Predatory Capitalism Leading to Regional Wars: Yechury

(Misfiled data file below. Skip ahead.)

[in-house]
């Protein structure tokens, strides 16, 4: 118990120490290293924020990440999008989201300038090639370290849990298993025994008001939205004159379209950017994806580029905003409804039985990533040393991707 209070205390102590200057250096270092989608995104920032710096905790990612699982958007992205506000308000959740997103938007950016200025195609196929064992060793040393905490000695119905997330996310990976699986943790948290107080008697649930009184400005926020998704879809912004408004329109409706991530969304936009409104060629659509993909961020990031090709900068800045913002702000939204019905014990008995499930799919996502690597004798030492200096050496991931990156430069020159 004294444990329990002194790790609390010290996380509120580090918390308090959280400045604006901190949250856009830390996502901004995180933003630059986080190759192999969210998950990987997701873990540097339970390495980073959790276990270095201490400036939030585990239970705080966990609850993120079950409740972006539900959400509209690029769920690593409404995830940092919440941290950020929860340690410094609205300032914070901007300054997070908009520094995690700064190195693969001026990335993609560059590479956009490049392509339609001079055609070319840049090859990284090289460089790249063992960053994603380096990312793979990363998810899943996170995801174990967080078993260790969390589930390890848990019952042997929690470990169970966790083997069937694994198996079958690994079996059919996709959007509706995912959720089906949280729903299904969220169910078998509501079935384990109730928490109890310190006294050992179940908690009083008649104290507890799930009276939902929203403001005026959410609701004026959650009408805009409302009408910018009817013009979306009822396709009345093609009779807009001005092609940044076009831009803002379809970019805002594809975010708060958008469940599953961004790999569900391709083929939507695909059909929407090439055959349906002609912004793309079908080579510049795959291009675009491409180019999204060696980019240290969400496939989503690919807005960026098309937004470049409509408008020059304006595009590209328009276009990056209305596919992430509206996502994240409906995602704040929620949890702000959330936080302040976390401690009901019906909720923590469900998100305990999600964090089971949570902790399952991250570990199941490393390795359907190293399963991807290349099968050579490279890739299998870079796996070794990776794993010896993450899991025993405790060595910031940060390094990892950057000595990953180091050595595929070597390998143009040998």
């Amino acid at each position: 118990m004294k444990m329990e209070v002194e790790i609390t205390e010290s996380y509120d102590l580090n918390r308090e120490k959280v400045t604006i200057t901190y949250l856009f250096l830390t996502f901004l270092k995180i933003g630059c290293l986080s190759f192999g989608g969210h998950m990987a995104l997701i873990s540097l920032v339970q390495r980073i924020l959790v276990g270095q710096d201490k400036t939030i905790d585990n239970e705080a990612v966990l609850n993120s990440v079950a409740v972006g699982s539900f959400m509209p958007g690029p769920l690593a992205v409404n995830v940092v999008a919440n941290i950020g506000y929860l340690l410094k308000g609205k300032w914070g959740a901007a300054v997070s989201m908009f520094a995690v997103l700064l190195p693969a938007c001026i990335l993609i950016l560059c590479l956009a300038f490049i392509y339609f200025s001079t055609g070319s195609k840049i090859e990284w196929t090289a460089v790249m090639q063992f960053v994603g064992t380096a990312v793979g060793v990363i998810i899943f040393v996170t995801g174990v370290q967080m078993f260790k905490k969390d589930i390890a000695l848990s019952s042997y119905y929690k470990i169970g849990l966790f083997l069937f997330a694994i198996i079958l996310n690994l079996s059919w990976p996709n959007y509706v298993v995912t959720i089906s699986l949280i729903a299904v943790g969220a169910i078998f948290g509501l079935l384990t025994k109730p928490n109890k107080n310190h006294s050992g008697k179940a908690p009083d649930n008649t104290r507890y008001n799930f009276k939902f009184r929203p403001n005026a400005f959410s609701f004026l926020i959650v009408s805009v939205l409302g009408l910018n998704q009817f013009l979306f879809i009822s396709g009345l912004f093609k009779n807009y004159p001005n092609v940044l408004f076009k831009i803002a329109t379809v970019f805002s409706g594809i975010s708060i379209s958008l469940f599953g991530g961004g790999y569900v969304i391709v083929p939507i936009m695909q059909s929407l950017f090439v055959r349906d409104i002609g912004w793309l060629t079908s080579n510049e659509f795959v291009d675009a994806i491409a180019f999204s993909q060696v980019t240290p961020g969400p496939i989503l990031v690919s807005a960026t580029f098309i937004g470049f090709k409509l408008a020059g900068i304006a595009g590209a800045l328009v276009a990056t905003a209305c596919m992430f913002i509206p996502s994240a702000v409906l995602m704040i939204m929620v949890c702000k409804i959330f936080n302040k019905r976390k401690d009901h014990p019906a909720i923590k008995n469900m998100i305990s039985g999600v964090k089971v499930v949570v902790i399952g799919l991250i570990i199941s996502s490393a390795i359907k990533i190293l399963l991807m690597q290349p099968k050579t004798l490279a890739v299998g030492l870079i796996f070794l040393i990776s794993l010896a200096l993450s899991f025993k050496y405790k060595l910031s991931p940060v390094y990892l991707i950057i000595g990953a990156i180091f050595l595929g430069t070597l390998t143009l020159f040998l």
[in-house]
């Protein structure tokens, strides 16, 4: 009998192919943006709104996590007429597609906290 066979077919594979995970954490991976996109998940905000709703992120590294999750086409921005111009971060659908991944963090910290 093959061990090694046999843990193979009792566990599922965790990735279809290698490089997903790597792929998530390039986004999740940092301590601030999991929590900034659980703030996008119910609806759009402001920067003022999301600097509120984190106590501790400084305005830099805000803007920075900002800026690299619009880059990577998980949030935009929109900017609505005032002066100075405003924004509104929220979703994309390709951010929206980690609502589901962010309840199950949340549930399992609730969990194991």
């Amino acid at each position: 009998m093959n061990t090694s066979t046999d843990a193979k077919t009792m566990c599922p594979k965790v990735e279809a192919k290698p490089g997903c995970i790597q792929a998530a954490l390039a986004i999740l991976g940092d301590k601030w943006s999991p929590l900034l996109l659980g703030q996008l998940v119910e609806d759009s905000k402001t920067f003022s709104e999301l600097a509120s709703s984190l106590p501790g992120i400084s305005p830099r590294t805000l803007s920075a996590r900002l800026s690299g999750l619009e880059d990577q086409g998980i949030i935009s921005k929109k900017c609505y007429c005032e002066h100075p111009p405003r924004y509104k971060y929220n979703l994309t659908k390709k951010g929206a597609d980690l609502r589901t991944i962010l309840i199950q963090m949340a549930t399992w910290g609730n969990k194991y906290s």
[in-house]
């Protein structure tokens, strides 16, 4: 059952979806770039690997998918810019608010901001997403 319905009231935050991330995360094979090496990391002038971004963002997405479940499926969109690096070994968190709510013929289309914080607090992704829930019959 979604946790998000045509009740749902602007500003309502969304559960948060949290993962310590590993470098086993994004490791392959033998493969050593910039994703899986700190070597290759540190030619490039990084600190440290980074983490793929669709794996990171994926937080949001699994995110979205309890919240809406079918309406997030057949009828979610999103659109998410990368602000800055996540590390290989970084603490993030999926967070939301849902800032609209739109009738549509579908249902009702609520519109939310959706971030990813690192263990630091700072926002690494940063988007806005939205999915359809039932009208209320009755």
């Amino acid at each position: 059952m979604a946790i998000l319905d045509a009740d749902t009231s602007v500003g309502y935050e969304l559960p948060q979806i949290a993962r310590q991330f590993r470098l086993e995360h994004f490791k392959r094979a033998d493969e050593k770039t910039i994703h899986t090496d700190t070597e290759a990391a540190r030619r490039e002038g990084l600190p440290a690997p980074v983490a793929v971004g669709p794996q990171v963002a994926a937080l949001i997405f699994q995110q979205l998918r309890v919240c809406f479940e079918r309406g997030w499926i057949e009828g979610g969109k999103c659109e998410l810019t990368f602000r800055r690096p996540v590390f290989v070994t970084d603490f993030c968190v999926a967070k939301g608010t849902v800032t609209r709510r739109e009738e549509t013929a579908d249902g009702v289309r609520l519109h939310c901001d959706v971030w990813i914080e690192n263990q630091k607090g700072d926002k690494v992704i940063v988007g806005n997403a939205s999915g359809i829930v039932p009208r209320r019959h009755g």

THE centenary of the end of the First World War being observed across the globe was described at that time as the “end of the war to end all wars”. A century later, the world is still witnessing many regional wars chiefly caused by the unjust `capitalist illogic’ that perpetrated two world wars in the 20th century. First World War gave birth to many wars. The world is still expending a huge amount of money for weapons and warfare contrary to the imperialist campaign of disinformation that following the end of the Cold War, resources will be available for human development and social welfare increasing global prosperity. This was called the `peace dividend’. The exact opposite is happening. Much larger amounts of money is being spent on local wars than during the Cold War period, said CPI(M) Polit Bureau member and Rajya Sabha MP, Sitaram Yechury while delivering the S N Majumdar Memorial Lecture organised by AIPSO at Moulali Yuba Kendra, Kolkata, on December 29, 2014. Following the end of First World War, many Marxists, chief among them being Karl Kautsky, theorised that the world has entered a peaceful period of `Ultra Imperialism’. A period where imperialist countries would peacefully divide the world into their respective spheres of influence through a negotiated agreement. It was left to Lenin to point out that inter imperialist contradictions would intensify, due to the fundamental capitalist law of uneven development where the more developed would demand a greater global share of their influence for predatory capitalist loot. This could lead to the extent that another inter imperialist war would become inevitable. Lenin was resoundingly vindicated when the Second World War began. The First World War ended with the `Versailles Treaty’ when the Ottoman and the Austro Hungarian Empires were disintegrated and the European powers shared the `spoils of war’ by partitioning the former empires into their spheres of influence. Fascist Germany, precisely due to the uneven development of capitalism amongst the European powers and the Nazi ambition to rule the globe rejected the Versailles Treaty and plunged the world into the dreaded Second World War. It is, of course, the subject matter of another lecture to understand how Lenin and the Russian Communists converted the anti-imperialist war into a civil war leading to the triumph of the Russian Revolution in 1917. Following the defeat of fascism, liberating the peoples of the world and setting in motion the decolonisation process, the Chinese Revolution triumphed in 1949. What is of concern for us here is that inter imperialist contradictions that led to the First World War laid the basis for not only the Second World War but the subsequent Cold War. The nuclear bombing of Hiroshima and Nagasaki was not to signal the end of the Second World War but to initiate the Cold War. With the Soviet Union acquiring nuclear capabilities, followed soon by other imperialist powers and China, inter imperialist contradictions could no longer manifest in another world war. This would have meant that there would have been no victor and given the arsenal of nuclear weapons Planet Earth itself would have been shattered. The division of the world into imperialist spheres of influence continued through the Cold War period `neo-colonialism’ equations and imperialism’s slogan of global `war against Communism’. Far from erasing this feature of inter imperialist conflicts, the end of the Cold War has actually intensified local wars in various parts of the world particularly in West Asia or what still continues to be called as the Middle East. The USA was not a power to be reckoned with during the First World War and its role during the Second World War was very marginal. It was also a late entrant. The glory of defeating fascism remains largely that of the Soviet Red Army. Remember the signal to the world that Hitler was defeated was given with the hoisting of the Red Flag over Hitler’s headquarters, the Reichstag – not the British, French or the US flags. Following the end of the Cold War, USA in its quest to consolidate its global hegemony has attempted to redraw the imperialist spheres of influence globally. Much of the ongoing military conflicts in West Asia are due to this fact. In that sense, the legacy of the First World War has not been erased even a century later. Following the defeat of the Ottoman Empire, its former territories were partitioned by the Anglo French and European powers. The famous Skyes-Pikou Agreement between UK and France divided much of the Middle East and North Africa. The Balfour Declaration divided the Palestinian lands giving birth later to the state of Israel following the Second World War. These unequal and unjust inter imperialist agreements dividing the world into their spheres of influence left behind a series of conflicts that plague us today even a century after the end of the First World War. The criminal denial of the right to a homeland to the Palestinians remains the principle conflict as a consequence. In fact, from wherever the British were forced to exit their former colonies, they left behind a divided territory generating conflicts and tensions that continue till date – Israel-Palestine; India-Pakistan; Cyprus; many other areas in Africa and other parts of the world. The USA, not being part of the inter imperialist division of the world following the First World War and given its current quest for global hegemony is, in fact, seeking to redraw the post First World War spheres of influence map in West Asia. This explains most of the conflicts there. Further, its current quest for global hegemony can only fructify when it either owns directly or controls the world’s natural resources especially energy resources like oil and natural gas. This, to a large extent, explains its involvement in West Asia, the military attack and occupation of Iraq; its involvement in the Libya and Gaddafi’s murderous overthrow; seeking to manipulate and control the post `Arab Spring’ regimes; in engineering the Syrian civil war; and in the name of `global war against terror’ militarily interfering and threatening many countries in West Asia and the Persian Gulf. Its so-called war against terror and against the Taliban in Afghanistan is integral to its quest for global hegemony and profit maximisation. The huge reserve of natural gas on which Central Asia is floating today can be exploited by US based transnational corporations for profit maximisation only when these energy resources can be transported to a Sea Port to be sold across the globe. Afghanistan is crucial for the USA in this quest since the gas pipeline has to go through Afghan territories to reach the shores of the Arabian Sea. Hence, pliant regimes in Afghanistan and Pakistan become essential for the success of the US strategy. This is the main reason for its continued military presence in the area; propping up the Israeli regime thus perpetuating the conflict and denying the Palestinians their homeland. Under its leadership, the USA has mobilised the NATO in this effort. Such are the conflicts engineered by imperialism led by the USA and its allies that continue to impose untold miseries on vast sections of the global people. This quest for global hegemony is also directly required for imperialist globalisation to continue to maximise its profits at the expense of impoverishing the vast masses of global people. In other words, what is happening today is the attempt by USA to redraw the maps of spheres of influence undoing the post First World War agreements. Such a redivision of the world is happening without a World War but by imposing an equally high degree of misery and inhuman loss of life due to military conflicts. It is, indeed, ironic that the end of the First World War should be celebrated by the imperialist powers at a time when Israel mercilessly is bombing and murdering innocent people in the Gaza strip. None of these countries make any effort to end the Palestinian conflict and to implement the UN Security Council Resolutions granting the independent sovereign state of Palestine with East Jerusalem as its capital. This is because Israel is the US lynchpin in this region. It is in this context that we have been demanding that the Indian government immediately cease all military agreements and arms purchases from Israel. India today is the largest buyer of Israeli weapons in the world. By doing so, not only is India negating its pre-independence onwards commitment of solidarity with the Palestinian cause but is actually providing Israel with profits which are used to mount the aggression against the Palestinians. Further, in its quest for global hegemony, USA is moving along its strategic objective of `containment of China’. India, in its own self interest, cannot be an appendage or a subordinate ally of US imperialism in the realization of this imperialist project. Our relations with China, as neighbouring giants must be based on our self interest and in the mutual interests of both the countries based on our doctrine of the `panchsheel’. Yechury recollected how at the time of Hitler’s ascendancy and rise of fascism in Germany the world’s prominent industrialists supported Hitler. They saw in Hitler and his huge expenditure on militarising Germany and building the required economic infrastructure the best opportunity to emerge from the global capitalist crisis set in motion by the great depression of 1929. This is akin to the support that the international finance capital and Indian corporates had given the RSS to make Modi as India’s prime minister. Their continued support today is also based on their confidence that PM Modi will put in place further neo-liberal economic reforms permitting Capital to maximise its profits by looting the Indian people and its resources. The centenary of the First World War, therefore, is an occasion to learn the correct lessons from the manner in which imperialism and global capital continuously seek to maximise profits by squeezing the people more and more and pushing them into an existence of sheer survival. Sitaram Yechury delivered the first Satyendranath Majumdar Memorial Lecture, organised by the All India Peace and Solidarity Organisation (AIPSO) West Bengal state committee at State Youth Centre at Moulali on December 29, 2014. It has been told on behalf of the organizers that the lecture series has been started to remember the remarkable role of late Satyendranath Majumdar in the movement for peace and solidarity in Bengal and to pay a tribute to him. Born in the year 1897, Satyendranath started his career as a journalist and a newspaper editor and author of many books including important biographies of Swami Vivekananda and Joseph Stalin. Majumdar played an active role in the wave of anti fascist movement in Bengal from the beginning of forties of the last century. In the formation of ‘Friends of Soviet Union’ and ‘Anti Fascist Writers and Artists Association’ in Bengal, the role played by Majumdar can never fade into oblivion. At the end of the Second World War, he took active part in the formation of the All India Peace and Solidarity Organisation in order to strengthen the Indian movement for peace and solidarity in 1951. Satyendranath died in 1954. Prof. Asohk Nath Basu, former vice chancellor of Jadavpur University presided over the function. Anjan Bera, secretary AIPSO West Bengal state committee gave the welcome address. Rabin Deb, national leader of AIPSO, Manoj Bhattacharya former MP were present among several dignitaries.